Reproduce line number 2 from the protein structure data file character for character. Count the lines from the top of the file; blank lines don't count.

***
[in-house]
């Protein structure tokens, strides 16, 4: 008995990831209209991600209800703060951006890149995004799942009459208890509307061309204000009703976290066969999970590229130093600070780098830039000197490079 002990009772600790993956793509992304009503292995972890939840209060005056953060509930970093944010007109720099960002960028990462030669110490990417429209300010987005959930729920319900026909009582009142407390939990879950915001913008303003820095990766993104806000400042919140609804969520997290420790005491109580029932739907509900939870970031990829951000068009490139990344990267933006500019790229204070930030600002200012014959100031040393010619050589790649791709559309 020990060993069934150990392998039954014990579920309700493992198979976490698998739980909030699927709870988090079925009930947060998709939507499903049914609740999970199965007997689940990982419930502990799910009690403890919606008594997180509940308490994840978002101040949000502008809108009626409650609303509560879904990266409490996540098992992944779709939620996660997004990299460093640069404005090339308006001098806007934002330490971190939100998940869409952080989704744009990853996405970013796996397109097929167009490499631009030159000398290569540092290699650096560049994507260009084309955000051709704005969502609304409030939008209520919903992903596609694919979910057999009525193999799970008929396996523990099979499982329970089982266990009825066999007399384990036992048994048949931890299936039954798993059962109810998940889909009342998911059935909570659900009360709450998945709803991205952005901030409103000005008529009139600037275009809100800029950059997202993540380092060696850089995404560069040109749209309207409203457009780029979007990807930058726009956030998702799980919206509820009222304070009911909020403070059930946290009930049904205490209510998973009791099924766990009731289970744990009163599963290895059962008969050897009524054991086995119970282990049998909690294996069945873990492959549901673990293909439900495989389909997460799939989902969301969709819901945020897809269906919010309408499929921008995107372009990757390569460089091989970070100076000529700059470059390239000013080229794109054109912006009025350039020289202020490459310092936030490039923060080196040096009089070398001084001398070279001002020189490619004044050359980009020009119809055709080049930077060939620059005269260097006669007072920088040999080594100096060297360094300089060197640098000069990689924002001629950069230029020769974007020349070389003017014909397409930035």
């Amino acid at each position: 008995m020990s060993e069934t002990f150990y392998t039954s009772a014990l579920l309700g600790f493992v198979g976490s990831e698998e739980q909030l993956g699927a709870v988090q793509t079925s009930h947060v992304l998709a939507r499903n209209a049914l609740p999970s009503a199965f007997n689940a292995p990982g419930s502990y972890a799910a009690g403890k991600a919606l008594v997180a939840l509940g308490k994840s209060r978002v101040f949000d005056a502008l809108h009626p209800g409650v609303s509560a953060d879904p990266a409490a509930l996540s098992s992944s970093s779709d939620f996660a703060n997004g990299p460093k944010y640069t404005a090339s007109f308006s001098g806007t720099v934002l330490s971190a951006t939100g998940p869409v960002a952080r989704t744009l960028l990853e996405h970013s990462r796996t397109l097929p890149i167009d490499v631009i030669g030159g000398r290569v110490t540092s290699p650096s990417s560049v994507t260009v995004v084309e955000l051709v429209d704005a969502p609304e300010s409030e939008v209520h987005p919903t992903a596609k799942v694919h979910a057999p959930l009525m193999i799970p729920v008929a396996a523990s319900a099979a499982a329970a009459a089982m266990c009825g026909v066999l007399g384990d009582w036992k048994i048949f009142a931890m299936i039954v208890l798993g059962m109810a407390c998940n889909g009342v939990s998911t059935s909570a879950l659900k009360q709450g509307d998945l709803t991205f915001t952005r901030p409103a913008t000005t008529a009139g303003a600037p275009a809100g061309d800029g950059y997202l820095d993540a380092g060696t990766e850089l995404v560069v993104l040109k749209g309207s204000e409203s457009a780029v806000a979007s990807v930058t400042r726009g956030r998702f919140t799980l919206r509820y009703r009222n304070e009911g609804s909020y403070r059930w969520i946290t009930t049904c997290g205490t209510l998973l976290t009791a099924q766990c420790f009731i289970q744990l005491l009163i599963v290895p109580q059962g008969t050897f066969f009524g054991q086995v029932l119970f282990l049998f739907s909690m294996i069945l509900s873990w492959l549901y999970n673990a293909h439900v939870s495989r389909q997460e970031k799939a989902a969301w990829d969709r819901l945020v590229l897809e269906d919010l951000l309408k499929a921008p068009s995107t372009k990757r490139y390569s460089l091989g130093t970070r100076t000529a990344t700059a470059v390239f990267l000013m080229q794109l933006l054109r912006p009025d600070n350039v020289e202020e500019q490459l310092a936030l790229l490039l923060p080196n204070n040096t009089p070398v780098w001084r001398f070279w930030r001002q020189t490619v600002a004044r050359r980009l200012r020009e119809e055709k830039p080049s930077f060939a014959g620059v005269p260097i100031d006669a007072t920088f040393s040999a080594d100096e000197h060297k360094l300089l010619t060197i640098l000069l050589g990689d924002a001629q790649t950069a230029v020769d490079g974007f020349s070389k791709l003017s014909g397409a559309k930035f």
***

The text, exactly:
């Protein structure tokens, strides 16, 4: 008995990831209209991600209800703060951006890149995004799942009459208890509307061309204000009703976290066969999970590229130093600070780098830039000197490079 002990009772600790993956793509992304009503292995972890939840209060005056953060509930970093944010007109720099960002960028990462030669110490990417429209300010987005959930729920319900026909009582009142407390939990879950915001913008303003820095990766993104806000400042919140609804969520997290420790005491109580029932739907509900939870970031990829951000068009490139990344990267933006500019790229204070930030600002200012014959100031040393010619050589790649791709559309 020990060993069934150990392998039954014990579920309700493992198979976490698998739980909030699927709870988090079925009930947060998709939507499903049914609740999970199965007997689940990982419930502990799910009690403890919606008594997180509940308490994840978002101040949000502008809108009626409650609303509560879904990266409490996540098992992944779709939620996660997004990299460093640069404005090339308006001098806007934002330490971190939100998940869409952080989704744009990853996405970013796996397109097929167009490499631009030159000398290569540092290699650096560049994507260009084309955000051709704005969502609304409030939008209520919903992903596609694919979910057999009525193999799970008929396996523990099979499982329970089982266990009825066999007399384990036992048994048949931890299936039954798993059962109810998940889909009342998911059935909570659900009360709450998945709803991205952005901030409103000005008529009139600037275009809100800029950059997202993540380092060696850089995404560069040109749209309207409203457009780029979007990807930058726009956030998702799980919206509820009222304070009911909020403070059930946290009930049904205490209510998973009791099924766990009731289970744990009163599963290895059962008969050897009524054991086995119970282990049998909690294996069945873990492959549901673990293909439900495989389909997460799939989902969301969709819901945020897809269906919010309408499929921008995107372009990757390569460089091989970070100076000529700059470059390239000013080229794109054109912006009025350039020289202020490459310092936030490039923060080196040096009089070398001084001398070279001002020189490619004044050359980009020009119809055709080049930077060939620059005269260097006669007072920088040999080594100096060297360094300089060197640098000069990689924002001629950069230029020769974007020349070389003017014909397409930035």